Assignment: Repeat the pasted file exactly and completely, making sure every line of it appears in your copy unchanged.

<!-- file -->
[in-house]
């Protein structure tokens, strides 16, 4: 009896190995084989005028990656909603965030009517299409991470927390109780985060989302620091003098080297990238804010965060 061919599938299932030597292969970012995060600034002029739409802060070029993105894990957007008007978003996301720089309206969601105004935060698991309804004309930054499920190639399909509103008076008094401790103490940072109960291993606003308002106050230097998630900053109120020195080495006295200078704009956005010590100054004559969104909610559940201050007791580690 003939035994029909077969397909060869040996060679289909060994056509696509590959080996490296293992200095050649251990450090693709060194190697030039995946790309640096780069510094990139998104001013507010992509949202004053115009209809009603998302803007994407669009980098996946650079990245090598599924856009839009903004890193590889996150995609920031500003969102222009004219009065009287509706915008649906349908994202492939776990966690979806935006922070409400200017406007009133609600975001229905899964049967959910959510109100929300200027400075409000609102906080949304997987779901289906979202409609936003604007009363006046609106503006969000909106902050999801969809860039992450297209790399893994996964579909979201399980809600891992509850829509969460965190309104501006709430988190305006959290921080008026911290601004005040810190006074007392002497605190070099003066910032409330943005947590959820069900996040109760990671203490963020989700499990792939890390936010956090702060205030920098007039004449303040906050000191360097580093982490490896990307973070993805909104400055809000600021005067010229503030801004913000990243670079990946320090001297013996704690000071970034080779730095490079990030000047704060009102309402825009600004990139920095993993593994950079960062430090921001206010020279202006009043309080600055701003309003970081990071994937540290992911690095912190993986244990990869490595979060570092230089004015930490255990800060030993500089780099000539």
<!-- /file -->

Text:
[in-house]
């Protein structure tokens, strides 16, 4: 009896190995084989005028990656909603965030009517299409991470927390109780985060989302620091003098080297990238804010965060 061919599938299932030597292969970012995060600034002029739409802060070029993105894990957007008007978003996301720089309206969601105004935060698991309804004309930054499920190639399909509103008076008094401790103490940072109960291993606003308002106050230097998630900053109120020195080495006295200078704009956005010590100054004559969104909610559940201050007791580690 003939035994029909077969397909060869040996060679289909060994056509696509590959080996490296293992200095050649251990450090693709060194190697030039995946790309640096780069510094990139998104001013507010992509949202004053115009209809009603998302803007994407669009980098996946650079990245090598599924856009839009903004890193590889996150995609920031500003969102222009004219009065009287509706915008649906349908994202492939776990966690979806935006922070409400200017406007009133609600975001229905899964049967959910959510109100929300200027400075409000609102906080949304997987779901289906979202409609936003604007009363006046609106503006969000909106902050999801969809860039992450297209790399893994996964579909979201399980809600891992509850829509969460965190309104501006709430988190305006959290921080008026911290601004005040810190006074007392002497605190070099003066910032409330943005947590959820069900996040109760990671203490963020989700499990792939890390936010956090702060205030920098007039004449303040906050000191360097580093982490490896990307973070993805909104400055809000600021005067010229503030801004913000990243670079990946320090001297013996704690000071970034080779730095490079990030000047704060009102309402825009600004990139920095993993593994950079960062430090921001206010020279202006009043309080600055701003309003970081990071994937540290992911690095912190993986244990990869490595979060570092230089004015930490255990800060030993500089780099000539």